also the lack of prediction. Because it is so sparse and because you have so many
                  individual features, it’s hard to predict anything about it. If somebody searches on this,
                  do I really know that if they searched on A that they will search on B or C? It’s hard to
                  make those kinds of leaps. You can look at overlap in terms of the users, but it’s really
                  not that helpful.

                  Content match ads – I won’t say too much about this. It’s very similar to search ads.
                  As a matter of fact, most search marketing companies just slap on the same sort of logic
                  and intuition and engineering to solving the content match problem as they do the search
                  problem, sadly. The danger if misplacement is there. Everybody has heard these
                  kinds of anecdotal stories; you have a diaper ad on a story about infant death
                  syndrome, or something like that. You have these content misplacements, which
                  always piss off advertisers.

0:31:49.6         You have multiple applicable queries from that context. You look at a page; there
                  might be several queries you could extract out of that. You can’t just use
                  something like information retrieval concepts. You can’t use TFIDF to figure out
                  what terms really belong on that page. It may be one topic it’s talking about; it may
                  be several. How do you know what ad to show? Also, publishers versus social
                  networks, it’s hard to know; these days, the number of publishers versus the number of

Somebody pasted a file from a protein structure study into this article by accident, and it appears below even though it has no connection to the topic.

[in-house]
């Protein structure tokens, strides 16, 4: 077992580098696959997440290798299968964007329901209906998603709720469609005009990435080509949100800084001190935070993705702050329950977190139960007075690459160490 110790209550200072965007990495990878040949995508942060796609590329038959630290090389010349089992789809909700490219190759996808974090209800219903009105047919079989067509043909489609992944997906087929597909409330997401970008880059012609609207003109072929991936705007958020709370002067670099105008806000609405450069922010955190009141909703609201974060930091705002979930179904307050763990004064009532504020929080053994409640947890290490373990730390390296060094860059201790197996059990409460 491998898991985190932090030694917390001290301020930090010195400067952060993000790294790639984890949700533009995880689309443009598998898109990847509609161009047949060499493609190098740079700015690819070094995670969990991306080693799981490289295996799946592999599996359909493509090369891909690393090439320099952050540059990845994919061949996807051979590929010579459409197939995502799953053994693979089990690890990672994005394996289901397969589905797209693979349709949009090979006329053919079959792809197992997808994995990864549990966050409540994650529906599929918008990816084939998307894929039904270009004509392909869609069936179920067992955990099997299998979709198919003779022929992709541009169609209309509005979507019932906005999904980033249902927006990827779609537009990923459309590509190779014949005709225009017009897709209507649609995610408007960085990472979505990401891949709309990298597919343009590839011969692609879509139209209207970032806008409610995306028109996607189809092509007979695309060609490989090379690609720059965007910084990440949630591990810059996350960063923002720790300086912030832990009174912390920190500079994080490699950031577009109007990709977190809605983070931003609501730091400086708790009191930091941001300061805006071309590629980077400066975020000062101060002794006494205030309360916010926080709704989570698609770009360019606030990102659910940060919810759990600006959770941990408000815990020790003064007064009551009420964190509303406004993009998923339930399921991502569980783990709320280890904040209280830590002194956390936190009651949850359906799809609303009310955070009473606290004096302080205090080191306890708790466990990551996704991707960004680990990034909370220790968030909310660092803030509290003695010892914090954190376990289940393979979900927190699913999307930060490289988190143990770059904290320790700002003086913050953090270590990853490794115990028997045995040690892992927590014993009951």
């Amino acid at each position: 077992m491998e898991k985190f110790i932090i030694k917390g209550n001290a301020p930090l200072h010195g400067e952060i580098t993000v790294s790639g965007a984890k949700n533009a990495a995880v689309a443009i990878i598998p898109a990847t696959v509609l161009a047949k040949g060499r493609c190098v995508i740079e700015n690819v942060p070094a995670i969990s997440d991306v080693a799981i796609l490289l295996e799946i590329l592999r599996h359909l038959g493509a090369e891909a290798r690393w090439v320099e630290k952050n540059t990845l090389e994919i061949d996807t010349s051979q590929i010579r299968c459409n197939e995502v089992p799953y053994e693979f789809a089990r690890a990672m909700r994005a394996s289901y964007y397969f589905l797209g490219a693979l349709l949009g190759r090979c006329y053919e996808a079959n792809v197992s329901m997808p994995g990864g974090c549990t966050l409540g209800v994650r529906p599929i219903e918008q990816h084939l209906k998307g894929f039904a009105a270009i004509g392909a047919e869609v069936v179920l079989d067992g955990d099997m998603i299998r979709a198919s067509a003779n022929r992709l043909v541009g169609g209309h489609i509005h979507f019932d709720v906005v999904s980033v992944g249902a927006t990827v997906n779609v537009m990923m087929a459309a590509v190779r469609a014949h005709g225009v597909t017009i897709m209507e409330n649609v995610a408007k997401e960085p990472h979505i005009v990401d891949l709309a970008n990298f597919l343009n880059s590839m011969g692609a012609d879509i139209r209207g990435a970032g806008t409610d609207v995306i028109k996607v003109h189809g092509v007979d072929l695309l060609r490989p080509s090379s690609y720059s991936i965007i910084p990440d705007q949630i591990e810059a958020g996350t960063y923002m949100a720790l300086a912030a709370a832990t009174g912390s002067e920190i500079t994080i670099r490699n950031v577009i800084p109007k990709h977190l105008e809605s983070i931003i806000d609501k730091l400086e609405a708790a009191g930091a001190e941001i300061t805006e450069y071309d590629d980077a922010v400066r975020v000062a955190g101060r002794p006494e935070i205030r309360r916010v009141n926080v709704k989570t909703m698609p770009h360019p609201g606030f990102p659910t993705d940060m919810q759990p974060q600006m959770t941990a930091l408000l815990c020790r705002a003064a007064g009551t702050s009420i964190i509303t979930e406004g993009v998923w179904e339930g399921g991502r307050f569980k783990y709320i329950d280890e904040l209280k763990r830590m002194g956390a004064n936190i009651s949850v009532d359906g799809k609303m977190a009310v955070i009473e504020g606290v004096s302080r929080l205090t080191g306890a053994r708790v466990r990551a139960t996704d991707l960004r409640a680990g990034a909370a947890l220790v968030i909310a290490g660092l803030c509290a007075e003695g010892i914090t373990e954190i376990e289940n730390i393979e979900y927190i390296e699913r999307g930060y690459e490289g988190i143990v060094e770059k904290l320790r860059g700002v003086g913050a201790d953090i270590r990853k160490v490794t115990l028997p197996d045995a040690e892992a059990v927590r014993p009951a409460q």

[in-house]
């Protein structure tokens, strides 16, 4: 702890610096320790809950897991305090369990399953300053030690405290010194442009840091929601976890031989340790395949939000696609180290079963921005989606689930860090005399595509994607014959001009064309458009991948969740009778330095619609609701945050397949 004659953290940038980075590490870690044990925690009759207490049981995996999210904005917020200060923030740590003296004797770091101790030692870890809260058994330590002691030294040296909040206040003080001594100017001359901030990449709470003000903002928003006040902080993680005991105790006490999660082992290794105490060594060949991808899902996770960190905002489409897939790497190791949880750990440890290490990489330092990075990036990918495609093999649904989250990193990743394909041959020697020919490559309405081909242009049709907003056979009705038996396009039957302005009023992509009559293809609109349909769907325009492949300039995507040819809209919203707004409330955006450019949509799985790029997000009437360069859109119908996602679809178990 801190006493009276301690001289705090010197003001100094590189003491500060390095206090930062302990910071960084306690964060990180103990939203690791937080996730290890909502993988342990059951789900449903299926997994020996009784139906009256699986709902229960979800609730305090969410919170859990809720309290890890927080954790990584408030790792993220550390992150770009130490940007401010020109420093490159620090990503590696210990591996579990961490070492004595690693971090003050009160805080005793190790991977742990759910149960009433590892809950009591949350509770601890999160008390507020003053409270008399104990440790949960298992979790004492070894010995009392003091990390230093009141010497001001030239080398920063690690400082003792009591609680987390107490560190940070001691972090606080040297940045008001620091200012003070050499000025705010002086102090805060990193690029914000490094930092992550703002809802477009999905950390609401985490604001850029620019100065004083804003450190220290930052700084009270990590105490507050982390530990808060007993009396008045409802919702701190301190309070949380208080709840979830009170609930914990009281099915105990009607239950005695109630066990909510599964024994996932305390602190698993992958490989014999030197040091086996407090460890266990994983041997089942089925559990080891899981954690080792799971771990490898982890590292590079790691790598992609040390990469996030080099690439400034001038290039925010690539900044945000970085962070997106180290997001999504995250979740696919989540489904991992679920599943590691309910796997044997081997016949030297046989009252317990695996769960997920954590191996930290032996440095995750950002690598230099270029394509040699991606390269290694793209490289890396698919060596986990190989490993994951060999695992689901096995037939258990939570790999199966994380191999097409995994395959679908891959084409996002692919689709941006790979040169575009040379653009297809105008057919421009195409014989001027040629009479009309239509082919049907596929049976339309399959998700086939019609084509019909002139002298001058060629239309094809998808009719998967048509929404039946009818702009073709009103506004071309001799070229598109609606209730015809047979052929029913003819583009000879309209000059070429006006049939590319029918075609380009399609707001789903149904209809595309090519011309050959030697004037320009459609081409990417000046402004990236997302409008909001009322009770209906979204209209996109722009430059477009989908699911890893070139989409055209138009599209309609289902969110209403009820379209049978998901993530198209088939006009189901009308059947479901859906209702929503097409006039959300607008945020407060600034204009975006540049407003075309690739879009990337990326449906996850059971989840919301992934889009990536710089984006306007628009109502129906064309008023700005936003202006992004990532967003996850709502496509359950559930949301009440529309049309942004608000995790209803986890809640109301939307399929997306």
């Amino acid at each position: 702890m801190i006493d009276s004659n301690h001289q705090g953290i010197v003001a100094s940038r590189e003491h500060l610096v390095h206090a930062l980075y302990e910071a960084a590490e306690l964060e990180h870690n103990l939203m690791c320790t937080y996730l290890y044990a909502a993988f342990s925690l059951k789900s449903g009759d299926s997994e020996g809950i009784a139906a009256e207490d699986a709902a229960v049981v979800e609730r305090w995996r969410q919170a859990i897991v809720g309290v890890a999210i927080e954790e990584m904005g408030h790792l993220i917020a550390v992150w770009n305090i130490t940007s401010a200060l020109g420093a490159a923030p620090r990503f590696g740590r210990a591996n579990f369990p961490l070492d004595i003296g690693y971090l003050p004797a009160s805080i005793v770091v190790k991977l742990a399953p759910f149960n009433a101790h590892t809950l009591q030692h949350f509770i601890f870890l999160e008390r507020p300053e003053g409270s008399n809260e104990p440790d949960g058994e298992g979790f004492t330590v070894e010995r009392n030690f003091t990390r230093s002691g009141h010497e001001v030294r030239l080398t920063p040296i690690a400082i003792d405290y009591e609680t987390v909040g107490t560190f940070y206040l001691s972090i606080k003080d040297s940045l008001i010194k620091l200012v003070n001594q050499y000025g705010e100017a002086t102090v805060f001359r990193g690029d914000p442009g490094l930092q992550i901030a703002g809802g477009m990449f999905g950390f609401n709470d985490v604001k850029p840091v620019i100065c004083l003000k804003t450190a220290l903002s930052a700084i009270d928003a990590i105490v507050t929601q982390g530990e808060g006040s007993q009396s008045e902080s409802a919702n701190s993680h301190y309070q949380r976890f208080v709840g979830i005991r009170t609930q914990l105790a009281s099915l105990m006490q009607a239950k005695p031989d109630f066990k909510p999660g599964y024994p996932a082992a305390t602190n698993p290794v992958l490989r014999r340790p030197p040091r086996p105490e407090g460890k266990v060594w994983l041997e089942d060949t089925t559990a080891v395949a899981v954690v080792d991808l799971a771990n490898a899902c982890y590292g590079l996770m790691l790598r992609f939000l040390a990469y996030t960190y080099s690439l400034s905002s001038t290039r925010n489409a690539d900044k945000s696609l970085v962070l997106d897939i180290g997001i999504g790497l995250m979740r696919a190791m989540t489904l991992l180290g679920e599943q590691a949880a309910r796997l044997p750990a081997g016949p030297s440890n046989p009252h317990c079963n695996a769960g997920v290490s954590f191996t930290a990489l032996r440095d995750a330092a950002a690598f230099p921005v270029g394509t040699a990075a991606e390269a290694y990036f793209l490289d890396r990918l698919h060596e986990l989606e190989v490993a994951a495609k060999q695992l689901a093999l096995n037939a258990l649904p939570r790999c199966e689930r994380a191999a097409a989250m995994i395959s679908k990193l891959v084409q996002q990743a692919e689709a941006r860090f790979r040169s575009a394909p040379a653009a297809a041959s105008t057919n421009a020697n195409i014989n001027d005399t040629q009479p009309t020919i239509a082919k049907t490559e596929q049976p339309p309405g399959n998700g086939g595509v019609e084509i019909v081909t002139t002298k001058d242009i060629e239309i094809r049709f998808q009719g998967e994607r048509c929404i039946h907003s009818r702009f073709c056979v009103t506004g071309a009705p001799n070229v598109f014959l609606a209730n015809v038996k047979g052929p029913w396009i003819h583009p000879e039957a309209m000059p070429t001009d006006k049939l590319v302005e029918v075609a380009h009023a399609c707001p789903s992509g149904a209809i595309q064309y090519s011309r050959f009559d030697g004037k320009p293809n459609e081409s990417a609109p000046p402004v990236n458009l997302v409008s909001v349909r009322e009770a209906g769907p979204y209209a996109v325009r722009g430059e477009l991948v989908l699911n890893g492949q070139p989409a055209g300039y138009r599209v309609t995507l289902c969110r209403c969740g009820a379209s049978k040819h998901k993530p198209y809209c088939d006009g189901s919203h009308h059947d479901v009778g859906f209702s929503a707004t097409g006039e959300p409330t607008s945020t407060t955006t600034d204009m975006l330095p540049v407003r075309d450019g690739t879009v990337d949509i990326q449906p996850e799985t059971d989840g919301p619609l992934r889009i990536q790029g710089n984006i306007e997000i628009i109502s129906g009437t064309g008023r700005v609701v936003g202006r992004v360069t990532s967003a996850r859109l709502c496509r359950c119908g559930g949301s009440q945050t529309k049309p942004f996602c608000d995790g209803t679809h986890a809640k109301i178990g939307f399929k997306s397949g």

social network pages that are out there, the ratio is definitely changing. Doing content
                  match on social networks doesn’t make any sense, so it’s not very applicable. The
                  result is that you have much lower CTR, and much lower CPM.


Transcript by Tamara Bentzur, http://outsourcetranscriptionservices.com/                                         Page 10

        http://weigend.com/files/teaching/stanford/2009/recordings/audio/weigend_stanford2009_8_1ads_2009.06.01.doc
                      Transcript of Andreas Weigend
          Data Mining and E-Business: The Social Data Revolution
                  Stanford University, Dept. of Statistics
                  Social network ads – the idea there, and this has been around a long time, of how you
                  want to advertise on a social network. You want to figure out who your user is. You
                  want to target specific users. That makes sense. It’s just like television. You know
                  who is watching that TV because it’s meant for a specific demographic. You show ads
                  that are applicable to it. That’s been around for a long time; there is nothing very novel
                  there.

                  Can we make the same mistakes that we did with content match? Is it really like
                  television? Do we really know more about these users than we do of the same people
                  who are watching television? Is Nielson good enough? Is that all advertisers want?

                  One way to figure this out is do they respond to these ads better than they do on
                  television. It’s hard to say. It’s completely different metrics. How about the creep
                  factor? Somebody is looking at your emails, your comments back and forth; is that really
                  good data to mine to figure out what ad they’d be interested in?

                  This is the general assumption I live by; there will always be ads on social
                  networks. If we can make them perform better through targeting, if we can give